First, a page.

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Magda (she/her)
Magda (she/her)

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A Code Quality Toolbox for Python Projects

When I started shifting more and more towards working with Python, I looked back at the world of JS and thought wow, they have so many nice tools for formatting and linting! I found myself in the wild world of Python programming where PEP8 sets the standards, but whether or not you follow them and how you write your code is pretty much up to you. This is my letter to myself back in time, to share some of the tips I now have in my toolbox for maintaining a nice and clean Python project.

Formatting

If you want to speed up your coding and rely on a computer to do the polishing for you, you can use a code formatter to automatically walk through and format your code. In the world of python, Black is one of the most used formatters. It could be compared to Prettier in the world of JS - they are both opinionated formatters, i.e. they make some choices for you. (You don't have to fight your colleague over whether to use single or double quotes anymore! Great!)

This is how black responds to a file with print("hello" ).

$ pip install black
$ black my-sample.py
reformatted my-sample.py
All done! ✨ 🍰 ✨
1 file reformatted.
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Linting

Linting differs from formatting in that it will not change the code it looks at, but will notify you if it doesn't follow the specified standards. A good option for linting in python is flake8. Here is how flake8 responds to the same file contents as black did above.

$ pip install flake8
$ flake8 my-sample.py
my-sample.py:1:14: E202 whitespace before ')'
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In addition to this out of the box -linting, there are loads of flake8 extensions that can help you with for example switching from .format() to using f-strings or checking that your naming follows the PEP8 guidelines. For example, adding flake8-length adds line length checking to the linting.

$ pip install flake8-length
$ flake8 test.py
test.py:1:80: LN001 line is too long (169 > 79)
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If you like to keep your imports in tact, there are also rules to enforce a specific order amongst them. One tool that does that is isort. Isort follows the order:

  1. absolute imports
  2. built-in modules
  3. third-party libraries
  4. imports from the same project You can also integrate isort into flake8 using the flake8-isort plugin!

Type checking

Type annotation support was introduced in python 3.5 and there are tools for watching that the typing is in tact. A good option for checking your type annotations is using mypy. Given a sample file that looks like this:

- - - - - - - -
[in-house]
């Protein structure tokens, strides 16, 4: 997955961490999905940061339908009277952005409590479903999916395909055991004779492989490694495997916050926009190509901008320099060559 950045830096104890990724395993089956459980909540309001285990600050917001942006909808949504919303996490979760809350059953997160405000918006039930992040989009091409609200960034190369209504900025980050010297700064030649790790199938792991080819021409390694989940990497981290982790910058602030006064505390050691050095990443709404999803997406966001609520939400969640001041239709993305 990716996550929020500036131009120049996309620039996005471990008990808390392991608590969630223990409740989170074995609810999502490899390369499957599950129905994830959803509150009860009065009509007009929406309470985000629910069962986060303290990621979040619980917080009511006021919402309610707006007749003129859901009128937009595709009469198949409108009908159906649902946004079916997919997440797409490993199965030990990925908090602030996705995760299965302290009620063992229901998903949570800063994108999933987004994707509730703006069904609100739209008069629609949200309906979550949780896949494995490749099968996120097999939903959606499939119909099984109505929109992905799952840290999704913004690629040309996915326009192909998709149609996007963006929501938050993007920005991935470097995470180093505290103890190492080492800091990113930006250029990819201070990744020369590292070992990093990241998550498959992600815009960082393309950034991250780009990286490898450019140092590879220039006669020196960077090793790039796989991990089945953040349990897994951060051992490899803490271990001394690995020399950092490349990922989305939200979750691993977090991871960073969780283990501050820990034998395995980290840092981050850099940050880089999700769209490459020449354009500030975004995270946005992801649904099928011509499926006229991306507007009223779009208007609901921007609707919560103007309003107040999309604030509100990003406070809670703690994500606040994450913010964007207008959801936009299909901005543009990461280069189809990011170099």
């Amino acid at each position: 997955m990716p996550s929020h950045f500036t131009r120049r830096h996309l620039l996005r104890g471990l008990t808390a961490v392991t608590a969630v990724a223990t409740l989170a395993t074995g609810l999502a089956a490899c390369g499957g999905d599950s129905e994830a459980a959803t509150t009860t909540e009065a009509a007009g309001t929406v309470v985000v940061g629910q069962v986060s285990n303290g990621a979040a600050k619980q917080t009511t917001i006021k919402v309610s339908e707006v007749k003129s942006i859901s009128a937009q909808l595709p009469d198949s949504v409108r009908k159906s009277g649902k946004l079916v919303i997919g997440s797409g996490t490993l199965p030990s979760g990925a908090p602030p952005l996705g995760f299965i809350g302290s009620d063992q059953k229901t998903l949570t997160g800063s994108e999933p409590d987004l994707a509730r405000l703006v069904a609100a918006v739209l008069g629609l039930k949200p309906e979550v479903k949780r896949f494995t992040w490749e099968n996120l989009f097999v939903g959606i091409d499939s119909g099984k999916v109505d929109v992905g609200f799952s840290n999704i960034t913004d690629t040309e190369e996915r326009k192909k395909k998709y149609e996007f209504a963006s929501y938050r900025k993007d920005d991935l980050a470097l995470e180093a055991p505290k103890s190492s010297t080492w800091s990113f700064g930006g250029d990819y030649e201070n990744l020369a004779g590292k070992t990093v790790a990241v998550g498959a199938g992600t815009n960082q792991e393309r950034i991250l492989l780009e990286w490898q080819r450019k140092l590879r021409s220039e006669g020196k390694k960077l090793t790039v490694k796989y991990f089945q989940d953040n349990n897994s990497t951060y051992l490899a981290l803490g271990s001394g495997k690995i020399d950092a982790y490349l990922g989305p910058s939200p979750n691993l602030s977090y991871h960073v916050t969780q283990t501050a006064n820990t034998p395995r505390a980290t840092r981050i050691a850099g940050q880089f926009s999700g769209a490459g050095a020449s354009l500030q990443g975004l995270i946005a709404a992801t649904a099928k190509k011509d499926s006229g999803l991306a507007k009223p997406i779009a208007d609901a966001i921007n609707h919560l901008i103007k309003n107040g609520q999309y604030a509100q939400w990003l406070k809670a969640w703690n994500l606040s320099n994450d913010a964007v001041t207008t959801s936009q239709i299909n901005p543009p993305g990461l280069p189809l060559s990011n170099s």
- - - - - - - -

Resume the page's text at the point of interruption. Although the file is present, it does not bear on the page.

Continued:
def return_hello(name: str) -> int:
    return f'Hello, {name}!'
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We can run mypy and see that our type hints indeed are off:

$ pip install mypy
$ mypy my-sample.py
my-sample.py:2: error: Incompatible return value type (got "str", expected "int")
Found 1 error in 1 file (checked 1 source file)
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Some other good alternatives for type checking are Pyright (which is seen in VSCode via Microsofts PyLance plugin) and Pyre.

Wiring it up

You could choose to manually run these tools from time to time in your project, but you will have a better time if you make them part of your pull request routine. Using GitHub actions, you can set up for example a flake8 action. You can alternatively build an action from scratch - here we run isort with the check-only option:

name: Check import order

on: [push]

jobs:
  build:
    runs-on: ubuntu-latest
    steps:
    - uses: actions/checkout@v1
    - name: Set up Python 3.9
      uses: actions/setup-python@v1
      with:
        python-version: 3.9
    - name: Install isort
      run: |
        python -m pip install --upgrade pip
        pip install isort
    - name: Check import order
      run: isort . -c -v
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Final thoughts

I love rules, so seeing how systematically one can unify ones codebase using tools like these just makes my day. However I also know lots of devs who don't feel like this kind of rigour is their jam - it should always be discussed in the team how and why we want to set the codebase standards.

Hope this text gave you all some ideas of what tools are out there and what you could pick into your own toolkit as well! If you know of a useful tool I didn't mention - please let me know in the comments! 😊

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